Patent protection may be available for numerous aspects of gaming and gambling technology. However, European patent law provides relatively strict requirements for inventions in this area. Thus, the patentability of gaming technologies must be evaluated on a case-by-case basis.
Over the past decade, the gaming and gambling market has grown rapidly. In particular, online services and gaming applications for mobile devices appeal to a new, globally expanding customer group. This led to a boom in the industry, spurring the development of new, attractive gaming and gambling possibilities. At the same time, with more and more competitors entering the scene, providers might want to consider patent protection for their technology in order to keep competition at bay.
Patent protection is conceivable for various aspects of technology used for gaming and gambling, such as system architecture, game features, user interfaces or organizational functions. The European Patent Register contains, inter alia, patents for a game system providing multiplayer online role-playing, for a computer program for processing bets or games of chance, for a system permitting the proposal and execution of entertainment games or wagers, and for an authentication method for online gaming. So does this mean that online gaming and gambling providers can safely bet their money on patent protection for their technology – or even that they must seek patent protection in order to stay in the game?
Considering the expansion of the online and mobile market, it does not come as a surprise that most patent applications in the area of gaming and gambling technology concern computer programs. But beware: patents in this area are not as easily granted as the above-mentioned examples might suggest. Applications including technical aspects are generally patentable if they are new and involve an inventive step. However, European patent law presents several pitfalls for patent applications involving gaming and gambling technology: firstly, plans, rules and methods for games are per se excluded from patentability under Art. 52 (2) (c) European Patent Convention (“EPC”). Secondly, patent protection is not available for computer programs “as such”. Nevertheless, inventions including computer programs which have a “technical character” may be patented. According to the European Patent Office (EPO), this is the case if the computer program is capable of bringing about a further technical effect going beyond the usual physical interactions between the program and the computer on which it is run. This “further technical effect” may e.g. relate to the control of an industrial process, to the internal functioning of the computer itself, or to its interfaces in order to influence the efficiency or security of a process.
Under applicable case law, computer programs are considered patentable if they address the solution of a certain technical problem using technical means. Even computer programs that address technical as well as non-technical problems (“mixed” inventions) are generally patentable. However, the assessment of the necessary “inventive step” is limited to those aspects of a computer program that relate to or at least influence the solution of a technical problem using technical means (cf. EPO, September 26, 2002, T 641/00 – Two Identities/ COMVIK; BGH, October 26, 2010 – X ZR 47/07 – Display of Topographic Information).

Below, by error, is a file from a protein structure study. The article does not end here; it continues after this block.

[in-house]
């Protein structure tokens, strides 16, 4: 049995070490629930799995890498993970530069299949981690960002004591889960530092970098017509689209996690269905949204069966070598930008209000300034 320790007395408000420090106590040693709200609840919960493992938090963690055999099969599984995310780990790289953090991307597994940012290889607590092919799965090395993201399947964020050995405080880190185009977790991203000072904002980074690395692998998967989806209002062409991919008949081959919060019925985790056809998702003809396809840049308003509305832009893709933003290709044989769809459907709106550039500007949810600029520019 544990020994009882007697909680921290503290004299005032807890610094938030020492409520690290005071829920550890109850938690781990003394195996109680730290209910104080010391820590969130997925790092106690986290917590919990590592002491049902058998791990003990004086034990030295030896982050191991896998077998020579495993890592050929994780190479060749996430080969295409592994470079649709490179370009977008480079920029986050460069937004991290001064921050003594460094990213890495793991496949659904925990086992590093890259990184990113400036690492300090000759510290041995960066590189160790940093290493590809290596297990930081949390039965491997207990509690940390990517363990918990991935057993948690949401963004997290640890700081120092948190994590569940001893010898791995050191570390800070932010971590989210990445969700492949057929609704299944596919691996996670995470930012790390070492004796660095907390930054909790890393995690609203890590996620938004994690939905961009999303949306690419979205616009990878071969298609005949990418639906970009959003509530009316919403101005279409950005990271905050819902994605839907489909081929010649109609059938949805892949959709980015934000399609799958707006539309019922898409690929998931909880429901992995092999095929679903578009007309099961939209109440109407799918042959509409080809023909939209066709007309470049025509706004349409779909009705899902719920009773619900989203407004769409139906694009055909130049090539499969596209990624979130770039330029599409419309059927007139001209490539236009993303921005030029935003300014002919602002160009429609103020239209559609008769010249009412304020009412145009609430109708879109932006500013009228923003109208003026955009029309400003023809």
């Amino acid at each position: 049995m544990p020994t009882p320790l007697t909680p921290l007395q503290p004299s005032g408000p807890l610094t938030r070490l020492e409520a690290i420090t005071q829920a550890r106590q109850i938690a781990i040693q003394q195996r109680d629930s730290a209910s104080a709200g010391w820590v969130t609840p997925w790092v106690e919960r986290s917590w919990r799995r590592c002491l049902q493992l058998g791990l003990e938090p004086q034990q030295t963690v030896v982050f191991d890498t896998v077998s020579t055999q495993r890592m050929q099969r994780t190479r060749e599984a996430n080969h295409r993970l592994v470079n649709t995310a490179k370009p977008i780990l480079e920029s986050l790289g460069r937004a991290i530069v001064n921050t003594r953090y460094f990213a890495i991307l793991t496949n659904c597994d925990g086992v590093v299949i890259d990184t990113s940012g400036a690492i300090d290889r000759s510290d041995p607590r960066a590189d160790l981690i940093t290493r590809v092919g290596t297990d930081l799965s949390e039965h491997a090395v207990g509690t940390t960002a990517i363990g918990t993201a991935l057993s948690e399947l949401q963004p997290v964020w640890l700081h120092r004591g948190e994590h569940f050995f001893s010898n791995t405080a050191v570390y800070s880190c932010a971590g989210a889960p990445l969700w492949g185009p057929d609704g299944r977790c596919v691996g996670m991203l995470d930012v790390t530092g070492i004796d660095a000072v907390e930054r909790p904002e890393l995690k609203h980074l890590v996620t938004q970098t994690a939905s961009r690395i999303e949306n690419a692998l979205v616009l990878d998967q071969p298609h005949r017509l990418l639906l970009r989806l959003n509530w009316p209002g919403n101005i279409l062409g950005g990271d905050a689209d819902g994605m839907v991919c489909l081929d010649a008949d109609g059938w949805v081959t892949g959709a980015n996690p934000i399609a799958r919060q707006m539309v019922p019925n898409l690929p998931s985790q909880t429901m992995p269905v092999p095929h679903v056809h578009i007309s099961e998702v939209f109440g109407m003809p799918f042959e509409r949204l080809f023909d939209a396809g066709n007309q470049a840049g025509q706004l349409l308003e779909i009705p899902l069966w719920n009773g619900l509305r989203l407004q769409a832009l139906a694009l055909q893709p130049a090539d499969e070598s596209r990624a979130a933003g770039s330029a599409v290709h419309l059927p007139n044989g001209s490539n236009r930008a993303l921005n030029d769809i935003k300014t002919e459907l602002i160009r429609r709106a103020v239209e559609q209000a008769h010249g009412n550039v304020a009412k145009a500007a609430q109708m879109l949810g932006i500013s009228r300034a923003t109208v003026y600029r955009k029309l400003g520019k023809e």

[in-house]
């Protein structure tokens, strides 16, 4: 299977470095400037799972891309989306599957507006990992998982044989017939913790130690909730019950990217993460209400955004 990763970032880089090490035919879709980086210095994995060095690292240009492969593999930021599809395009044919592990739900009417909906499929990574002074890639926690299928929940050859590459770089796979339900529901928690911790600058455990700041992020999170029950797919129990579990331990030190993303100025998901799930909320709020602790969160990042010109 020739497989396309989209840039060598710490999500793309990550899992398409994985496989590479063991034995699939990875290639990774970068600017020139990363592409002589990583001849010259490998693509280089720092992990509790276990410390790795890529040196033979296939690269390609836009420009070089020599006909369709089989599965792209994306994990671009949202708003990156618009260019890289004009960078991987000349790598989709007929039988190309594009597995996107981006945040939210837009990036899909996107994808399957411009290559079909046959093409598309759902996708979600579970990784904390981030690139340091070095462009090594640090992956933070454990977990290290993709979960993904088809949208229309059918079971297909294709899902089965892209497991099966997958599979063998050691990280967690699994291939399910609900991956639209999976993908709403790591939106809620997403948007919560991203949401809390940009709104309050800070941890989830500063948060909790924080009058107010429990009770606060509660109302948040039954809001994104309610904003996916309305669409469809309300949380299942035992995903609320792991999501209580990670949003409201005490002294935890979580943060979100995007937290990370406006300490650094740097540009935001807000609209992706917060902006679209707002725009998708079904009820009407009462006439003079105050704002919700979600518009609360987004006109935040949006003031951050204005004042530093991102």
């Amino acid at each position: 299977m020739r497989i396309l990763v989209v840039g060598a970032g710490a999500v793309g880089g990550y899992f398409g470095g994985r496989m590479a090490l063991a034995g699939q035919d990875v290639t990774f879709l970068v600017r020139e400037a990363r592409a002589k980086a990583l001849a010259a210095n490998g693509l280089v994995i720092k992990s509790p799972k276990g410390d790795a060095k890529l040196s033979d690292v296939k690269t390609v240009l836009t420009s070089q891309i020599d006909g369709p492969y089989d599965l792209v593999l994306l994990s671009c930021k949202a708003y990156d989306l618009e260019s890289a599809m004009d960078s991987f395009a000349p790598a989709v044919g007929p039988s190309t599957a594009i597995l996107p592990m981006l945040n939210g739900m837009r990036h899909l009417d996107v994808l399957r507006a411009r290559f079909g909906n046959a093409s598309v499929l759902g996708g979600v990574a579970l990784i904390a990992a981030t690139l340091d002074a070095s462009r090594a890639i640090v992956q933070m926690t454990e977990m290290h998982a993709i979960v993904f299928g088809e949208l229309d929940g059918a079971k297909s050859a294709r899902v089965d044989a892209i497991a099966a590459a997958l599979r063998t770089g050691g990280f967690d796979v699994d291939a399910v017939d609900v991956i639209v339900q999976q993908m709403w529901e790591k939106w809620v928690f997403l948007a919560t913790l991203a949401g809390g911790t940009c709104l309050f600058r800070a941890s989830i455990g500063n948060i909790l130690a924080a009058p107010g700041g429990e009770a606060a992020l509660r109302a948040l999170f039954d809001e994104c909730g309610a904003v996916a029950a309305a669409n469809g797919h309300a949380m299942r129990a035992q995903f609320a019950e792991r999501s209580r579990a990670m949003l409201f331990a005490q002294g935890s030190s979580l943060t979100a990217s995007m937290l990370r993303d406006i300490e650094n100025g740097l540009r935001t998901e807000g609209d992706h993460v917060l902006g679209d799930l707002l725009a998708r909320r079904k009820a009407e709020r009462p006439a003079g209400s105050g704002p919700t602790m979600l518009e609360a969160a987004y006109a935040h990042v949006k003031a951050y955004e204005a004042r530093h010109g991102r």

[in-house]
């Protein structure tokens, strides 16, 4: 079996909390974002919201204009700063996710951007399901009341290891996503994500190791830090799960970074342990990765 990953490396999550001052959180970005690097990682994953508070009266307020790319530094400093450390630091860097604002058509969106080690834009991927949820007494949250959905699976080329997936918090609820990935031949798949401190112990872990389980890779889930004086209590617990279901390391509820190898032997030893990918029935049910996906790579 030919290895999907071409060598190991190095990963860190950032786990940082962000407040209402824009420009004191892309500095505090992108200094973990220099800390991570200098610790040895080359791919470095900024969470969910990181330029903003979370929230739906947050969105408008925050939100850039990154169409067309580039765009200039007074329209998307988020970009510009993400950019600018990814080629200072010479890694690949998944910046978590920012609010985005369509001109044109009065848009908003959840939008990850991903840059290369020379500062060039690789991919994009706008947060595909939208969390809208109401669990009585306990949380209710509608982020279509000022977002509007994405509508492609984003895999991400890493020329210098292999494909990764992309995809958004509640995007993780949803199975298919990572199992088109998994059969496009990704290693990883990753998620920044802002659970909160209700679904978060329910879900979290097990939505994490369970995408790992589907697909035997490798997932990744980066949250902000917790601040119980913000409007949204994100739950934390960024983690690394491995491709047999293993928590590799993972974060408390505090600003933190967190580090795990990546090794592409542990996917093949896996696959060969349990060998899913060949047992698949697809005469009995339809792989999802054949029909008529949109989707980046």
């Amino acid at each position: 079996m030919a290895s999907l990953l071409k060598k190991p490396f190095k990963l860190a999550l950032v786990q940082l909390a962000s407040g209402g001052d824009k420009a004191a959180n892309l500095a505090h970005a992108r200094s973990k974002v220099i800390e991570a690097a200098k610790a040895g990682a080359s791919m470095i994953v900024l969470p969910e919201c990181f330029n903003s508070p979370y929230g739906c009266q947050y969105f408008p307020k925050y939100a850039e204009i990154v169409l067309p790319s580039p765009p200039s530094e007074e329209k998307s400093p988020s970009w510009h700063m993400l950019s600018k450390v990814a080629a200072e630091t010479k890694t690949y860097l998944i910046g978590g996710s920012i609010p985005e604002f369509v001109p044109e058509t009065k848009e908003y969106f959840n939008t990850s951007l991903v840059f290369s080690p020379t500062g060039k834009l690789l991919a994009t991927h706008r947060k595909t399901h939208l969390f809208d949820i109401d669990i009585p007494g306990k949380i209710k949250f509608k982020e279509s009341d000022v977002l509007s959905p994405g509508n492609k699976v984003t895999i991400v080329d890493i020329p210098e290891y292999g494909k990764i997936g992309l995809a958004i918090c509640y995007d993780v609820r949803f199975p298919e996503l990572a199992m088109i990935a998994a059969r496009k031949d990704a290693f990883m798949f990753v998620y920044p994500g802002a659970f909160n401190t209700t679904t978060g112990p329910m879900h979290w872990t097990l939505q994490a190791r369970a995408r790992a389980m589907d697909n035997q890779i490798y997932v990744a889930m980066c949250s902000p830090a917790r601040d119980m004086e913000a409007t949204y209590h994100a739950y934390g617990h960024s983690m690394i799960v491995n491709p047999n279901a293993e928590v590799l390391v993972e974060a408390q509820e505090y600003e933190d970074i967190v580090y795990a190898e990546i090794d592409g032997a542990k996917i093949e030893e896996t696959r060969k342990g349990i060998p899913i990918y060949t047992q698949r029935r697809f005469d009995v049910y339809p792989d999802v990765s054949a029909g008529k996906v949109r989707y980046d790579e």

With respect to computer implemented gaming and gambling technology, this means that many inventions manage to overcome the first obstacle of general patentability but are denied protection for lack of an inventive step because their innovative features do not address specific technical problems (e.g. BPatG, April 12, 2004, 2 Ni 32/11 (EU) – Contest Evaluation; EPO, November 27, 2007, T 859/2007 – Casino Game). The EPO decision Video Game/KONAMI (June 2, 2006, T 0928/03) illustrates the problem: the applicant sought a patent for a video game in which soccer players are highlighted by a ring-shaped guide mark in order to improve their on-screen visibility. This combination of mental (user interaction with the video game) and technical (enhanced visibility) tasks was sufficient for general patentability under Art. 52 (2) (c) EPC. However, patent protection was denied for lack of an inventive step because the ring-shape of the guide mark was considered a non-technical, aesthetic feature, and the mere enlargement of the guide mark as such was considered obvious to the programmer of a video game.
In line with the foregoing, the number of patent applications for gaming and gambling technology that have been denied protection or that have been withdrawn by the applicant by far exceeds the number of patents that have been granted in the area. It is therefore essential for prospective applicants to evaluate their inventions on a case-by-case basis in light of the rules outlined above. At the same time, patentability of computer programs is an evolving area of law, and many open questions remain. In summary, patent protection for gaming and gambling technology is not a game of chance – but it is not a safe bet either.